Wednesday, July 29, 2015

Fantasia 2015 Film Review - Fatal Frame

The settling is a rural all girls school in a Victorian style mansion. The Reverend mother and sisters run the school. They are devoted to Ophelia from Hamlet with a picture of her floating down a river to her death displayed prominently behind the Reverend Mother's desk. The star pupil is Aya (Ayama Nakjo) she is the tallest and prettiest girl in school and sings the Ophelia song like an angel. Just about all of her class mates carry a secret crush.  Suddenly Aya locks herself in her room and refuses to come out. Her actions stir up old rumors of a curse that has once again resurfaced at the school. Stories began to spread about a kissing game where you kiss a picture of the person you love at the strike of midnight. Then a picture of Aya appears that seems to put those who possess it into a trance with some of the girls vanishing altogether. Aya still will not come out of her room, the dorms are put on lockdown and everyone wonders in hushed tones if the past rumours are true.

Director Mari Asato delivers all of the main elements one would expect to find in a Japanese horror film. There are no shock moments but instead a steady increase of a ghostly presence that approaches  transfixed subjects to whisper three hushed words LIFT MY CURSE.  Another staple is also present the use of muffled sound rising in volume in unison with the level of terror felt by the actors. Asato's screenplay based on the novel Eiji Ohtukha gives the narrative its needed time to unfurl. The main players are given their just time to develop and divide the supporting from the lead characters in the piece.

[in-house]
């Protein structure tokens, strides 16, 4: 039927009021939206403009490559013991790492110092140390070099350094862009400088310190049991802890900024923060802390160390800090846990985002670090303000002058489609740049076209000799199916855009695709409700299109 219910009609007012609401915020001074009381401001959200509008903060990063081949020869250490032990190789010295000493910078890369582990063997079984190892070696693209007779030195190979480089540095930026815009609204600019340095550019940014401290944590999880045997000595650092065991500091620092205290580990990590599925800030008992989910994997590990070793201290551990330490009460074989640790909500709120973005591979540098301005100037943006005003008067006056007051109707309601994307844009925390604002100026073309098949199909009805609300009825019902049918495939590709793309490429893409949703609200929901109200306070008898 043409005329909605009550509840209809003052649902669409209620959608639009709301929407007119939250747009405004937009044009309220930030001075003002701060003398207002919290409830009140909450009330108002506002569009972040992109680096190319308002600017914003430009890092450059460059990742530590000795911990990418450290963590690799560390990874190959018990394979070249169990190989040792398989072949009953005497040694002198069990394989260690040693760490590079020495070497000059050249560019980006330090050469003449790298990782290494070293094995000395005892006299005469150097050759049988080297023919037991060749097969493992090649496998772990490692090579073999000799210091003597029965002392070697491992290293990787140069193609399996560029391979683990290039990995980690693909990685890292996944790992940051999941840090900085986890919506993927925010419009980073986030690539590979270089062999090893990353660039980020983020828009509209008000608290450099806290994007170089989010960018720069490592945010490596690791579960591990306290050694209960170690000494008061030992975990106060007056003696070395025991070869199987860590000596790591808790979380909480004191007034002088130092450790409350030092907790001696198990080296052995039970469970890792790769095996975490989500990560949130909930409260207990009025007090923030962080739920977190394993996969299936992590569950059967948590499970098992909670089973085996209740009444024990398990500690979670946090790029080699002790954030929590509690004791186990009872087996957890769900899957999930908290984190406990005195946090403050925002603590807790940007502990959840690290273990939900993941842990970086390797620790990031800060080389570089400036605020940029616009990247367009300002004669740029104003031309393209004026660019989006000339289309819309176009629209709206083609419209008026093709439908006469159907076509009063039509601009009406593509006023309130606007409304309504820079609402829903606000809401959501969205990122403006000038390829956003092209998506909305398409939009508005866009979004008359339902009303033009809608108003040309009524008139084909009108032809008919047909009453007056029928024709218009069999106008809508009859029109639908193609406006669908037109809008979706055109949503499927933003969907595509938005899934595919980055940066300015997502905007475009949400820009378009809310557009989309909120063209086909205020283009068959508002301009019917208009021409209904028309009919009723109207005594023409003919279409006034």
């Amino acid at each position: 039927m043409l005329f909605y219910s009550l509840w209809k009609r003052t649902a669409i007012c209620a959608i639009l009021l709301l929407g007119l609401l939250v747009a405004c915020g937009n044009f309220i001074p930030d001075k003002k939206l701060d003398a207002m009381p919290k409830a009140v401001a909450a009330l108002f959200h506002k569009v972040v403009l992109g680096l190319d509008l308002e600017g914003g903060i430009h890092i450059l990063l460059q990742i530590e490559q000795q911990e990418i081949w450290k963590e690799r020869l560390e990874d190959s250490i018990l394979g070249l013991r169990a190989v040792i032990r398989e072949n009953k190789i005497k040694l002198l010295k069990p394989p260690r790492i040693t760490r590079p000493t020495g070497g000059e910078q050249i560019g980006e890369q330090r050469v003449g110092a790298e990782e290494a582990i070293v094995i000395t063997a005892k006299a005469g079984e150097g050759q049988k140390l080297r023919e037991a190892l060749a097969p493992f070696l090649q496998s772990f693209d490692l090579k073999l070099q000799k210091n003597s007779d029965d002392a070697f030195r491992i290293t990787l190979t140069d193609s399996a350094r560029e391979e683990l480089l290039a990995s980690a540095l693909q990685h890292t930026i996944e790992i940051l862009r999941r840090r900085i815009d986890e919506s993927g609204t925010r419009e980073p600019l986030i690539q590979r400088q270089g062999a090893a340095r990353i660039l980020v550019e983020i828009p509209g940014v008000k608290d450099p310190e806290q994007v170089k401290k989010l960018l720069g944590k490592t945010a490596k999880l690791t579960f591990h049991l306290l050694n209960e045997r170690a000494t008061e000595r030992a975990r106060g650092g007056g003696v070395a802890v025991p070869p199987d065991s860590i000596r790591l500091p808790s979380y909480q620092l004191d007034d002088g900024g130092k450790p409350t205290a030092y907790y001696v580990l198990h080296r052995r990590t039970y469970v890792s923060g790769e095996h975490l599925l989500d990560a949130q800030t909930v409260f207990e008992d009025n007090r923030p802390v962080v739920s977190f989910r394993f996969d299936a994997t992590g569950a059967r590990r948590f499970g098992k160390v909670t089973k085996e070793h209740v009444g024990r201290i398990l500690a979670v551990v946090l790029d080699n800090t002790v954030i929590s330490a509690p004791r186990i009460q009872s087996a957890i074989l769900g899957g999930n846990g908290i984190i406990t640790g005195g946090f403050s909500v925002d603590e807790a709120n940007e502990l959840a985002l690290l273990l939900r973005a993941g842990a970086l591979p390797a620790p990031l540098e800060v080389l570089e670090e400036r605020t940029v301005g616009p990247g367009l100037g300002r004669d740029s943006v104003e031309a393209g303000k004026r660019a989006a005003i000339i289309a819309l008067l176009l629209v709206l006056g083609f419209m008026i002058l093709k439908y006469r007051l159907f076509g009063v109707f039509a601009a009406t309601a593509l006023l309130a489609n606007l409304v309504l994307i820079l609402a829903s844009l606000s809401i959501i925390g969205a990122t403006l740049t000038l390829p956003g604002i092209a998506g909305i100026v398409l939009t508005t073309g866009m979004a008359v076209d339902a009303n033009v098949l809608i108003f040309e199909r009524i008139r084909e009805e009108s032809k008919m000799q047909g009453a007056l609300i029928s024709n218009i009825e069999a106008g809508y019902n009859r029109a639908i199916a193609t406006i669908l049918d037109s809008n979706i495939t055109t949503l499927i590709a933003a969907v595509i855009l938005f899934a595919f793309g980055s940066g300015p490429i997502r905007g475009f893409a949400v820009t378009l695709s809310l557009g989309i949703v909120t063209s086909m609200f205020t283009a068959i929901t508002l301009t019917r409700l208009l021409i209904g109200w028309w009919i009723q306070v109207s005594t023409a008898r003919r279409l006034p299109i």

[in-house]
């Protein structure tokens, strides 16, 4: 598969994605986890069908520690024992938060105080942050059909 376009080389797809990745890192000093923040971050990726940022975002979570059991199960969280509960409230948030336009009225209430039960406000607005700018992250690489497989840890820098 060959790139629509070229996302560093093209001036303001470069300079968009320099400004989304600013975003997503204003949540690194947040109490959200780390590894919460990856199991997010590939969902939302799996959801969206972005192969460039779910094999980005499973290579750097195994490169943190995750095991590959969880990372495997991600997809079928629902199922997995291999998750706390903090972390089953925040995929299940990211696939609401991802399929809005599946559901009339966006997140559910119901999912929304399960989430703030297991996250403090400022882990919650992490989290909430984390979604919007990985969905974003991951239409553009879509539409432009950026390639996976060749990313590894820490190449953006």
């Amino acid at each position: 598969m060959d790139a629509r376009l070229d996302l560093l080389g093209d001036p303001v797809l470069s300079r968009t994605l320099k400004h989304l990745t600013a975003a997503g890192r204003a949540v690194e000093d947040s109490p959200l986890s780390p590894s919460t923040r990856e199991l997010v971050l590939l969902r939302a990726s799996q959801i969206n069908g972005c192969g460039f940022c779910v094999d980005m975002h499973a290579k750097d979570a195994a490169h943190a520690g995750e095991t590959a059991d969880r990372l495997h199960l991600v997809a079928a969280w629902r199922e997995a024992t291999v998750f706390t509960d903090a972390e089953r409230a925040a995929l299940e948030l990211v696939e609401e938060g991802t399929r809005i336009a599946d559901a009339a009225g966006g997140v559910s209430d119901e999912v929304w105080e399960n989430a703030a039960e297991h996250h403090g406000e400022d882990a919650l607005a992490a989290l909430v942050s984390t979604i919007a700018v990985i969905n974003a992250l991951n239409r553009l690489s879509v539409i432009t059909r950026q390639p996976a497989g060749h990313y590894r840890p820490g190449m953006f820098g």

The Victorian school and dormitory are a major element in the film.  Footsteps echo through the halls, the dorms are old shaped with awkward beams and drawstring attack entrance. Plus the most memorable ghostly apparition in the piece takes place in the grand hall well the girls gather to hear important announcements.

The casting department assembled a strong cast. Aoi Morikawa emerges from the group in the lead role of Michi. Morikawa plays several different emotional states in the film. Early on she is a secondary supporting character then one of the main spellbound students  and finally the one that has the best chance of breaking the curse. Ayama Nakjo has the most to do in the film as Aya. She is worshipped as the prized student at the outset then absent except for a ghostly presence for the middle of the film before she partners with Michi in the attempt to end the curse.

Fatal Frame is a classic telling of a Japanese Ghost story. The narrative is strong and the setting, acting and subtle special effects strike the right mix. The film has a deliberate stride that winds its way to a satisfying conclusion.

*** 1/2 Out of 4

Fatal Frame | Mari Asato | Japan | 2014 | 104 Minutes.

Tags: Ghost, Catholic Boarding School, Suicide, Pact, Curse, Picture, Possessed, Reservoir, Drowning.

No comments:

Post a Comment